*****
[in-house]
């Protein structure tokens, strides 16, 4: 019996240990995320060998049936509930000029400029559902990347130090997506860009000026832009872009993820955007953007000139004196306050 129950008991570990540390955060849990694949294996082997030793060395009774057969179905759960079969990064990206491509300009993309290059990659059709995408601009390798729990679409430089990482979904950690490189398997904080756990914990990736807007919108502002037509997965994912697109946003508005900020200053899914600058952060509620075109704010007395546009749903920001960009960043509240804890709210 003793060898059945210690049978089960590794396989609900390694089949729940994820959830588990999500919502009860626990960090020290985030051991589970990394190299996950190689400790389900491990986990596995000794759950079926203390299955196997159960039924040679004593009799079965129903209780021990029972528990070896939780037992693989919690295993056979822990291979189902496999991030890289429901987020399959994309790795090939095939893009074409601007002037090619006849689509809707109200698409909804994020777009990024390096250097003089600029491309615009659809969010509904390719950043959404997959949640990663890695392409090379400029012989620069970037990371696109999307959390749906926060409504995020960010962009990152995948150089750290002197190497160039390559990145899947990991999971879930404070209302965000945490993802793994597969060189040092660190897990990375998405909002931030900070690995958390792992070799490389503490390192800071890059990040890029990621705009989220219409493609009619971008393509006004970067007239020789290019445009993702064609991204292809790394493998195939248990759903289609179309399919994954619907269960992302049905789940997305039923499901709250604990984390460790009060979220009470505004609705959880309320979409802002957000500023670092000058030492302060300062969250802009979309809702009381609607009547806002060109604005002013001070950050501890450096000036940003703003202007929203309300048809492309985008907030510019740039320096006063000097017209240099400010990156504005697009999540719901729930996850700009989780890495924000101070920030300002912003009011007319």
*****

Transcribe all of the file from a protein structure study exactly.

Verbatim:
[in-house]
């Protein structure tokens, strides 16, 4: 019996240990995320060998049936509930000029400029559902990347130090997506860009000026832009872009993820955007953007000139004196306050 129950008991570990540390955060849990694949294996082997030793060395009774057969179905759960079969990064990206491509300009993309290059990659059709995408601009390798729990679409430089990482979904950690490189398997904080756990914990990736807007919108502002037509997965994912697109946003508005900020200053899914600058952060509620075109704010007395546009749903920001960009960043509240804890709210 003793060898059945210690049978089960590794396989609900390694089949729940994820959830588990999500919502009860626990960090020290985030051991589970990394190299996950190689400790389900491990986990596995000794759950079926203390299955196997159960039924040679004593009799079965129903209780021990029972528990070896939780037992693989919690295993056979822990291979189902496999991030890289429901987020399959994309790795090939095939893009074409601007002037090619006849689509809707109200698409909804994020777009990024390096250097003089600029491309615009659809969010509904390719950043959404997959949640990663890695392409090379400029012989620069970037990371696109999307959390749906926060409504995020960010962009990152995948150089750290002197190497160039390559990145899947990991999971879930404070209302965000945490993802793994597969060189040092660190897990990375998405909002931030900070690995958390792992070799490389503490390192800071890059990040890029990621705009989220219409493609009619971008393509006004970067007239020789290019445009993702064609991204292809790394493998195939248990759903289609179309399919994954619907269960992302049905789940997305039923499901709250604990984390460790009060979220009470505004609705959880309320979409802002957000500023670092000058030492302060300062969250802009979309809702009381609607009547806002060109604005002013001070950050501890450096000036940003703003202007929203309300048809492309985008907030510019740039320096006063000097017209240099400010990156504005697009999540719901729930996850700009989780890495924000101070920030300002912003009011007319």